My publishing career has been short, but I hope for it to extend into my many years to come. It was always the road for me, but it took quite a while for me to realize that. Writing was natural to me, from a very young age. English was the only class that made sense to me; the only place where I excelled. Homework was not a thing I typically enjoyed, unless it was an assignment involving a short story written for my English classes.
As many lives tend to go, other interests took hold, grabbed my attention, so writing as a serious career went on the back burner. I’ve performed magic professionally, been a traveling actor, directed short films, and many other things, but Writing was always there. It was always a silent passion. And I could rely on it.
After the “normal” college years passed me by (while I toured across the country with a theater troupe), I finally decided to go back to University so I could fulfill my underlying passion for the creative field of writing. I finished with my degree on the Dean’s List, but as I stepped off the University grounds, my lovely diploma clutched in my hand, I realized that I had no clue what to do with that piece of paper.
How does a writer actually make a living?
There are various ways you can do it, from copy writing on, but the only avenue I truly wanted to take was that of the novelist. Oh, that’s a good one.
It’s a long, complicated road to take, but I wanted to do it. I quickly learned all the things about professional writing that they don’t teach you in school. Query letters, agencies, publishers, etc. If you’re a new writer with no publishing credits, than you aren’t getting a publishing contract until you finish a book, and even once you complete a novel, you’ll be lucky to get a contract. When you hear of a big advance to a new author or a writer making it big after a book or two, those are what you associate with the “norm” of publishing. Those tales of immediate success are trumpeted so loudly that you can’t help except think that it’s possible, that you could be the one.
The reality is that those are few and far between. Stephenie Meyer and JK Rowling are the exceptions. Their stories–not to detract from their unique talents–are like lottery stories.
But as I sat down to write my first book, a Young Adult Fantasy called Patrick Patterson and the World of Others, I believed that I would be one of the exceptions. My belief, though, is just not enough. Right when I completed PPATWOO, and I began my arduous trek toward hopefully getting published, I began to read about Amanda Hocking, John Locke, and the gateway of Amazon.
These stories intrigued me, to be sure, but I was still set on the traditional route. As I sent out query letters, certain that mine would be like the golden ticket, I began to research the possibility of self-publishing and the steps necessary to pursue it. I started a blog, registered with Twitter and Facebook, and attempted to form relationships with book bloggers.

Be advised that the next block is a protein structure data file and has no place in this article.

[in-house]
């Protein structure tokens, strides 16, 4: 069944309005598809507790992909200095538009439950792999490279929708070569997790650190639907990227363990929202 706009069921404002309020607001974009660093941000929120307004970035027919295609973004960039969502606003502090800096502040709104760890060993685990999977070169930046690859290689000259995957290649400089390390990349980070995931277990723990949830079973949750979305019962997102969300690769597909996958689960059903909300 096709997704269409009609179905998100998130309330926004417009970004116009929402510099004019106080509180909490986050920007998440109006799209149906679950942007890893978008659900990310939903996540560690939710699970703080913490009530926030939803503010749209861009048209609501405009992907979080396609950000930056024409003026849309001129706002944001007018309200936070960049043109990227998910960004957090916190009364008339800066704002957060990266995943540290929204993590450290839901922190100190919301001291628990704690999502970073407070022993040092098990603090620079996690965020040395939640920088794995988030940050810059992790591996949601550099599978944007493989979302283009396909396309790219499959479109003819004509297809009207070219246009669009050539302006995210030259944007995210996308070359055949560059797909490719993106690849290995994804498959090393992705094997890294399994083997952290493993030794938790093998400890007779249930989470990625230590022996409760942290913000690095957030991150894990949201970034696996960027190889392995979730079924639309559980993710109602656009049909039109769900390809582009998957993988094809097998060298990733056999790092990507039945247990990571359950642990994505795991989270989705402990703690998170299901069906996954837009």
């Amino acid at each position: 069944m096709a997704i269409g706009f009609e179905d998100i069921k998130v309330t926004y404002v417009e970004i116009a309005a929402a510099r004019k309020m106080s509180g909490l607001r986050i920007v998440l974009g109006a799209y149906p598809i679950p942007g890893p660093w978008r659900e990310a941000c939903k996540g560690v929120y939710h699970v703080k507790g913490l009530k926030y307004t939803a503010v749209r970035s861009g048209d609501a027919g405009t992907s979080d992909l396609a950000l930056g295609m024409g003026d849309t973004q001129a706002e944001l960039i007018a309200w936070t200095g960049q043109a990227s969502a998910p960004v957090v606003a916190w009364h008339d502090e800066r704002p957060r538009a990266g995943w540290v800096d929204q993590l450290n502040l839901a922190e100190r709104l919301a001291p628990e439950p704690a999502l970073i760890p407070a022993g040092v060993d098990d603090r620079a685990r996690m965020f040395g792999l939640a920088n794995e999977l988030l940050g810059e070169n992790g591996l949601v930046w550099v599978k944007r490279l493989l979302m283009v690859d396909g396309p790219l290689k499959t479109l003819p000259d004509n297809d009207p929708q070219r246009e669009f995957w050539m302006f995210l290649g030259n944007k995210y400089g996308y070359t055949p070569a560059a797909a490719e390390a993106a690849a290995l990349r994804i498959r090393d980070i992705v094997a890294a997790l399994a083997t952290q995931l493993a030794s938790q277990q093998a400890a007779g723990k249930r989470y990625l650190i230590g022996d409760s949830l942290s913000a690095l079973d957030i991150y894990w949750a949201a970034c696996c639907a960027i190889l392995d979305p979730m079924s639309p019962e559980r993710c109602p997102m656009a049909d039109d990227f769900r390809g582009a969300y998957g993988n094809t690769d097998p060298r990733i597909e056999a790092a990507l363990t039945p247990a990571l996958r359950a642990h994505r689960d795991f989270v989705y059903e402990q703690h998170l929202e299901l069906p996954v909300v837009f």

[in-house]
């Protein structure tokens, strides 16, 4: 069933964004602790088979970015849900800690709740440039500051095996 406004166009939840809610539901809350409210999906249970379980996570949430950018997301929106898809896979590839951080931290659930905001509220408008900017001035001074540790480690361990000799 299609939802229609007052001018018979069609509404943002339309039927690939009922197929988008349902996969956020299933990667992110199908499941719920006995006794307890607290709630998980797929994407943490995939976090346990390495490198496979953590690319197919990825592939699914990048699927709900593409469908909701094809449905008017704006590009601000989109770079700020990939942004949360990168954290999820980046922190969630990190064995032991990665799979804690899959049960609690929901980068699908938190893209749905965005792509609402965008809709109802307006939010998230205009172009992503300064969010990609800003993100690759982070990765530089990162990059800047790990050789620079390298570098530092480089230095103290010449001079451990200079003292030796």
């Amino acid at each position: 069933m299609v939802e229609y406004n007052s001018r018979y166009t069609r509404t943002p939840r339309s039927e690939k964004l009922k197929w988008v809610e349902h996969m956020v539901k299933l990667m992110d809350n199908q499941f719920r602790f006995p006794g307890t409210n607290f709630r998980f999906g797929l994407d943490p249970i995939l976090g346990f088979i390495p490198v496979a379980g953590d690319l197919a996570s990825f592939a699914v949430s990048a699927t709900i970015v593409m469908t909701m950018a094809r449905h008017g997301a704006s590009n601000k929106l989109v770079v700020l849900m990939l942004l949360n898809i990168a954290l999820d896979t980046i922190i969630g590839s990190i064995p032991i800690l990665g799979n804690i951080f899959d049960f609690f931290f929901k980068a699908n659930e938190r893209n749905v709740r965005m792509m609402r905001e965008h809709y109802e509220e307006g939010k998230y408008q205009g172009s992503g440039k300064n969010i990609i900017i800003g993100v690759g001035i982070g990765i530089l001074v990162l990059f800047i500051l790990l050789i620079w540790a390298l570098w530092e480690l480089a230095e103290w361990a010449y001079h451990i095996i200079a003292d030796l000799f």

I still waited, though. I waited to hear from the agency that would sign me on and make my dreams come true.
Suffice it to say, that didn’t happen. I sent out forty or more query letters and heard back from perhaps fifteen or so. They were all rejections. Very nice, complimentary, but still rejections. I don’t know what the secret is to garnering an agent’s attention or their excitement. I do know that they receive hundreds, if not thousands, query letters each week. Agents get a percentage of the books they sell, so I can only guess that an untested author is much harder bet to make than one with publishing credits. The cards were stacked against me. It’s probably a lot easier to just send out form rejections in response to the mountain of query letters on an agent’s desk, rather than actually sift through to find that one amazing manuscript.
So, rather than work for years in hopes of eventually getting that Big Publishing Contract, I only waited a couple of months before making the decision to self-publish and taking my new career into my own hands. Shortly after doing so, I came across Ravencrest. For my thoughts on this transition, please go to the Ravencrest blog. Dave Lyons, the man behind Ravencrest, has kindly posted a blog I wrote regarding the publishing climate and how we came together.
I am very hopeful for the future of my small book. It’s a wonderful read, if I do say so myself, full of adventure, intrigue, and excitement. As Dave Lyons recently tweeted, “Move over Harry Potter!”
There’s a new kid in town, and his name is Patrick Patterson!
About Patrick Patterson and the World of Others:
“A match was struck in the distance, bringing light to what was otherwise darkness.”
And so begins the story of Patrick Patterson…
For almost thirteen years, he’s lived a quiet, simple life in the tiny town at the edge of Texas, called Farwell…with big dreams and small hopes…Suddenly, he is whisked away by a rag tag group of warriors and others across the United States to discover his true identity and a destiny clouded in mystery.
Never in his wildest dreams did he think that he’d walk through an underground city filled with citizens from across the universe, contend with powerful enemies from the edge of the galaxy, or travel to the Arctic Circle on a high speed train.
Now, he must decide what he truly desires and whether he even wants to take up the mantle of hero…or alien.